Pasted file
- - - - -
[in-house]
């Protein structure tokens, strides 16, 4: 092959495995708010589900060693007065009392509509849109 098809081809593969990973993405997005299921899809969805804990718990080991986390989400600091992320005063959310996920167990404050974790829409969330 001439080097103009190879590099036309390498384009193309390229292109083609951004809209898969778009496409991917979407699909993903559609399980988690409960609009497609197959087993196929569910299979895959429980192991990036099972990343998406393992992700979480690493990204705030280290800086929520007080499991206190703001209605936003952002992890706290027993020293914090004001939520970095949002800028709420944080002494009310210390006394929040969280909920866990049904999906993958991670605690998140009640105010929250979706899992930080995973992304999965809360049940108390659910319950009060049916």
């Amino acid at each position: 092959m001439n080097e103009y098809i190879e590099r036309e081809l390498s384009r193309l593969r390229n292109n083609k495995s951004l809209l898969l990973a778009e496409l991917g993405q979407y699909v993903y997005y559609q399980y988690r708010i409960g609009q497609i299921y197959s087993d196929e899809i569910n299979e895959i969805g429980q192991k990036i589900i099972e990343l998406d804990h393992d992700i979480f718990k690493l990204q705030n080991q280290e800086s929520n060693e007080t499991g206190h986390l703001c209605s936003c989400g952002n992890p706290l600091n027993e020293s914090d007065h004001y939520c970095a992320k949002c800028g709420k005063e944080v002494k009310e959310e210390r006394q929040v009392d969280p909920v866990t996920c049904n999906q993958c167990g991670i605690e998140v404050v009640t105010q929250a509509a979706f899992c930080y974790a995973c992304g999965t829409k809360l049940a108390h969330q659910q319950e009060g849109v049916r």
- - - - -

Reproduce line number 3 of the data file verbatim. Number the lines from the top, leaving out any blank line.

């Amino acid at each position: 092959m001439n080097e103009y098809i190879e590099r036309e081809l390498s384009r193309l593969r390229n292109n083609k495995s951004l809209l898969l990973a778009e496409l991917g993405q979407y699909v993903y997005y559609q399980y988690r708010i409960g609009q497609i299921y197959s087993d196929e899809i569910n299979e895959i969805g429980q192991k990036i589900i099972e990343l998406d804990h393992d992700i979480f718990k690493l990204q705030n080991q280290e800086s929520n060693e007080t499991g206190h986390l703001c209605s936003c989400g952002n992890p706290l600091n027993e020293s914090d007065h004001y939520c970095a992320k949002c800028g709420k005063e944080v002494k009310e959310e210390r006394q929040v009392d969280p909920v866990t996920c049904n999906q993958c167990g991670i605690e998140v404050v009640t105010q929250a509509a979706f899992c930080y974790a995973c992304g999965t829409k809360l049940a108390h969330q659910q319950e009060g849109v049916r």